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How do I register a domain name?

What is a domain name?

A domain name is an internet address that is used to direct:

  • internet users to your website
  • emails to your email account.

What are the components in a domain name?

A domain name typically combines a number of components.

For example, the domain name 'www.example.com.au' has the following components:

  • www - to indicate it is a worldwide web address
  • example - the domain name that you register
  • com - to indicate the category of domain name you have registered, which is also called a top level domain name
  • au - to indicate the domain name's country of origin.

What are the top level domain names or categories?

The following top level domain name categories can be used by the following types of domain name users:

Domain nameUser
com or bizbusinesses
edueducational institutions
govgovernment
orgother organisation

How is a country of origin identified?

The last component of a domain name indicates its country of origin by using a country's abbreviation. Some examples of abbreviations of countries of origin are:

AbbreviationCountry
auAustralia
nzNew Zealand
ukUnited Kingdom
sgSingapore
myMalaysia
frFrance
deDeutschland (Germany)
esEspaña (Spain)

Can the country of origin component be omitted from a domain name?

Generally, domain names that originate in the United States do not have a country of origin component to the domain name (e.g. 'www.example.com').

Registration of a domain name without the country of origin component is not confined to United States domain name holders. Anyone can register a domain name that omits the country of origin. For example, an Australian applicant can apply for a domain name with the '.com' without any country of origin component.

What type of domain name can I have?

A business will often want its domain names to be the same, or similar to:

  • its trademark
  • its company name, or
  • its business name.

This will obviously make it easier for the business' customers to remember the domain name. As well, a domain name can be a powerful part of an overall branding strategy. A business that has a number of trademarks and other names, may in fact seek to have all the corresponding domain names.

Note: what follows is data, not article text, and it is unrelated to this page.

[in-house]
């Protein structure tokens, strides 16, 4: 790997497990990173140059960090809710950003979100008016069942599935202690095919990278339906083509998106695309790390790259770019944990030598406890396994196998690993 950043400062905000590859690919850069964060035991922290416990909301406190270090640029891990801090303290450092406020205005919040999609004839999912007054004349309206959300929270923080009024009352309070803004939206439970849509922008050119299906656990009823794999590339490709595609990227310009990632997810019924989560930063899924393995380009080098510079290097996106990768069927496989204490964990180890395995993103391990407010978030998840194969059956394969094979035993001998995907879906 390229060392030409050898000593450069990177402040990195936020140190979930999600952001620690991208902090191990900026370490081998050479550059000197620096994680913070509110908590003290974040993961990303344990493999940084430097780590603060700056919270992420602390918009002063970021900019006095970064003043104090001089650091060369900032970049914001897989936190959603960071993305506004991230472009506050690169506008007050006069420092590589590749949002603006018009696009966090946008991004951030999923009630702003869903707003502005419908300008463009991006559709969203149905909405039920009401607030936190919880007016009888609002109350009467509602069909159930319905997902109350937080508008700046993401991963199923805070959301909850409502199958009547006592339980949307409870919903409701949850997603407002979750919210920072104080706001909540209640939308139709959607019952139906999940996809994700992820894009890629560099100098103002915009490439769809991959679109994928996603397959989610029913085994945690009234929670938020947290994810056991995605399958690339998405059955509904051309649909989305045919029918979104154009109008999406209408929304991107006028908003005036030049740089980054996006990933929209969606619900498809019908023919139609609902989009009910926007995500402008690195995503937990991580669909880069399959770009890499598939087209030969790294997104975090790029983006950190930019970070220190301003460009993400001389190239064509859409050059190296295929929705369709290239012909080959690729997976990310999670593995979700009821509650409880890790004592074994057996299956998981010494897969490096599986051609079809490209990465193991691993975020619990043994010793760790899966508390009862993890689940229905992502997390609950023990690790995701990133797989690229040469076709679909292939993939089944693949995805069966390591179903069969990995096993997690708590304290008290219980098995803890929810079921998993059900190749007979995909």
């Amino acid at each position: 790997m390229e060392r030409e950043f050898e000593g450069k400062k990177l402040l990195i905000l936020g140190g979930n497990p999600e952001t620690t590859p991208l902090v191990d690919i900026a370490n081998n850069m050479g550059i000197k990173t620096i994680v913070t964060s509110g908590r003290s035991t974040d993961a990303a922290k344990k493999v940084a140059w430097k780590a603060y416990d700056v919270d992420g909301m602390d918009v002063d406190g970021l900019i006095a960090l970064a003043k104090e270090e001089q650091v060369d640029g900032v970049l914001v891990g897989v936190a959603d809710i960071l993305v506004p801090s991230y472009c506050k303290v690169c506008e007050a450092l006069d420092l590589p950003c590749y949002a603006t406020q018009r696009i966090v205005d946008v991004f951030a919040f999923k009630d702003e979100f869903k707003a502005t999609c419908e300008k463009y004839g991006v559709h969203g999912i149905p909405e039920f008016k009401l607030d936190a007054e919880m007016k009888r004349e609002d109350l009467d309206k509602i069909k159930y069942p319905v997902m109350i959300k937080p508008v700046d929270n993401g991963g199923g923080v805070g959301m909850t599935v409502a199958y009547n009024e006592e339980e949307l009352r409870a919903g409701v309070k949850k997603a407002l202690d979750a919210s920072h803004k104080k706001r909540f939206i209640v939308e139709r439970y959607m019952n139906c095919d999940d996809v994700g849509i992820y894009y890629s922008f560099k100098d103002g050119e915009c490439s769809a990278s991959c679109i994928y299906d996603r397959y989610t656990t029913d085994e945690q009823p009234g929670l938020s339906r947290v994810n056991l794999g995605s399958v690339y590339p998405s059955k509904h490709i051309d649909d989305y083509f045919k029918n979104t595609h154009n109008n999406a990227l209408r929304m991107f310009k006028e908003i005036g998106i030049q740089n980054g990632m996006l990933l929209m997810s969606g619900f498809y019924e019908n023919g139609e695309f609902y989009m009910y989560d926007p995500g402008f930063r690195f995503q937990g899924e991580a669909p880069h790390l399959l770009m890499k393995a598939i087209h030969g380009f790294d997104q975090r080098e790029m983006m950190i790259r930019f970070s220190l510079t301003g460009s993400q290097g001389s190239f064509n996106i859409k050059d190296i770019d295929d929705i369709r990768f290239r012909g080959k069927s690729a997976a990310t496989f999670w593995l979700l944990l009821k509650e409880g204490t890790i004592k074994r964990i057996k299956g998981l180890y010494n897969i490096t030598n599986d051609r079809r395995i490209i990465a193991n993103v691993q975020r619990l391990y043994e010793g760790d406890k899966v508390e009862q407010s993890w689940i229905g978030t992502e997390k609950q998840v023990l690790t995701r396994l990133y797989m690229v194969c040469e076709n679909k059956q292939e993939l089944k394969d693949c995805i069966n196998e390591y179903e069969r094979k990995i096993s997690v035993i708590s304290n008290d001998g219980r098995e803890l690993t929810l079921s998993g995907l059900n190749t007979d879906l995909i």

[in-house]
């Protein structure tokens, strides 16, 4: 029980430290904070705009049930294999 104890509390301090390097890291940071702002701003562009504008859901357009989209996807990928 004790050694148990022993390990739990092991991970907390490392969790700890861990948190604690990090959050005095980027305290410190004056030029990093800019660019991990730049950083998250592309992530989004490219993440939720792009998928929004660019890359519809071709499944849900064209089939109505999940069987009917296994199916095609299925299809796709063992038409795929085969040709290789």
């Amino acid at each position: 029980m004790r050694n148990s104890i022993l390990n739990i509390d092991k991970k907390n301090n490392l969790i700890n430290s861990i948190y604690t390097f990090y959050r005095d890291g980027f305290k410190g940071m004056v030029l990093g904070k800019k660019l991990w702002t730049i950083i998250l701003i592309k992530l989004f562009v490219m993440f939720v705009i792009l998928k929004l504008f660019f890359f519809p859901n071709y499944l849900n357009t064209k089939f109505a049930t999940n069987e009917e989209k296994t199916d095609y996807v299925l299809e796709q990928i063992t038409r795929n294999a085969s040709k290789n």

Who is entitled to a domain name?

An applicant for a domain name can be:

  • an owner of a registered trademark
  • an applicant seeking registration of a trademark
  • a company
  • the owner of a business name
  • a sole trader
  • a partnership
  • an incorporated association.

What do I need to apply for a domain name?

To apply for a domain name you need:

How do I register a domain name in Australia?

A domain name can only be registered through a domain name registry.

How do I register a domain name in other countries?

The closest thing to an 'international' domain name, is one that omits the country of origin component of the domain name (e.g. 'www.example.com' instead of 'www.example.com.au').

Such a domain name is registered with one domain name registry only, and, once registered, it will not be available to anyone else in the world through any other domain name registry.

However, if you want to register a domain name that contains a country of origin extension of a specific country, you have to register each separate domain name with a domain name registry that is accredited in each respective country.

You do not have to apply through a separate domain name registry for each country. Rather, you must apply through domain name registries accredited in each country.

For example, if you sought to register 'www.example.com.au', 'www.example.com.nz' and 'www.example.com.sg', you would need to either:

  • select 3 domain name registries accredited in each of the 3 countries, or
  • select a single domain name registry that is accredited in all 3 countries.

In practice, an Australian domain name registry will be either accredited in other countries, or can engage registries in other countries on your behalf.